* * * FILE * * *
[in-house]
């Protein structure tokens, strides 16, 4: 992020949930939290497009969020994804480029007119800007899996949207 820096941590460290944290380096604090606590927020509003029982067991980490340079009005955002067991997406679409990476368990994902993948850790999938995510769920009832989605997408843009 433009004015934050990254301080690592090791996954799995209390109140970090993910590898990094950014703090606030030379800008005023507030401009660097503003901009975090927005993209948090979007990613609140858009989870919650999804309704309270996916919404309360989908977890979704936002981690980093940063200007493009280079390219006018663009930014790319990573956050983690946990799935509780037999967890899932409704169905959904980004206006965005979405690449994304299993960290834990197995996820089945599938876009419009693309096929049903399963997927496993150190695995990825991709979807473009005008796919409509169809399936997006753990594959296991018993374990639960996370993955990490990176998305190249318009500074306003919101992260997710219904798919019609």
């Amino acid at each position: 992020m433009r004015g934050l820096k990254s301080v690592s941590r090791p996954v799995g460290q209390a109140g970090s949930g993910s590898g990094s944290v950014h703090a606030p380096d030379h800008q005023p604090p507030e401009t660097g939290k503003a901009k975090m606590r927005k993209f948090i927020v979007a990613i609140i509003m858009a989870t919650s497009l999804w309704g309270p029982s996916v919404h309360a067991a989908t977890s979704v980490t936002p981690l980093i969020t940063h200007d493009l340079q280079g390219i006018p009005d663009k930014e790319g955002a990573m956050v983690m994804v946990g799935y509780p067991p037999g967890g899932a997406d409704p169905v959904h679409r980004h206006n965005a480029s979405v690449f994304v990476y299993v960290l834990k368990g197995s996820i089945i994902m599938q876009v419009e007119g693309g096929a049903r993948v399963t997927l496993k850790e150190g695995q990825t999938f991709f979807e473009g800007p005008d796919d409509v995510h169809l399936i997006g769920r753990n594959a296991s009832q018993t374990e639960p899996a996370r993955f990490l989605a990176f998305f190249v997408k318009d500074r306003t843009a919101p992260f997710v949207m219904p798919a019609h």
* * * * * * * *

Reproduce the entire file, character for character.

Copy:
[in-house]
């Protein structure tokens, strides 16, 4: 992020949930939290497009969020994804480029007119800007899996949207 820096941590460290944290380096604090606590927020509003029982067991980490340079009005955002067991997406679409990476368990994902993948850790999938995510769920009832989605997408843009 433009004015934050990254301080690592090791996954799995209390109140970090993910590898990094950014703090606030030379800008005023507030401009660097503003901009975090927005993209948090979007990613609140858009989870919650999804309704309270996916919404309360989908977890979704936002981690980093940063200007493009280079390219006018663009930014790319990573956050983690946990799935509780037999967890899932409704169905959904980004206006965005979405690449994304299993960290834990197995996820089945599938876009419009693309096929049903399963997927496993150190695995990825991709979807473009005008796919409509169809399936997006753990594959296991018993374990639960996370993955990490990176998305190249318009500074306003919101992260997710219904798919019609």
């Amino acid at each position: 992020m433009r004015g934050l820096k990254s301080v690592s941590r090791p996954v799995g460290q209390a109140g970090s949930g993910s590898g990094s944290v950014h703090a606030p380096d030379h800008q005023p604090p507030e401009t660097g939290k503003a901009k975090m606590r927005k993209f948090i927020v979007a990613i609140i509003m858009a989870t919650s497009l999804w309704g309270p029982s996916v919404h309360a067991a989908t977890s979704v980490t936002p981690l980093i969020t940063h200007d493009l340079q280079g390219i006018p009005d663009k930014e790319g955002a990573m956050v983690m994804v946990g799935y509780p067991p037999g967890g899932a997406d409704p169905v959904h679409r980004h206006n965005a480029s979405v690449f994304v990476y299993v960290l834990k368990g197995s996820i089945i994902m599938q876009v419009e007119g693309g096929a049903r993948v399963t997927l496993k850790e150190g695995q990825t999938f991709f979807e473009g800007p005008d796919d409509v995510h169809l399936i997006g769920r753990n594959a296991s009832q018993t374990e639960p899996a996370r993955f990490l989605a990176f998305f190249v997408k318009d500074r306003t843009a919101p992260f997710v949207m219904p798919a019609h």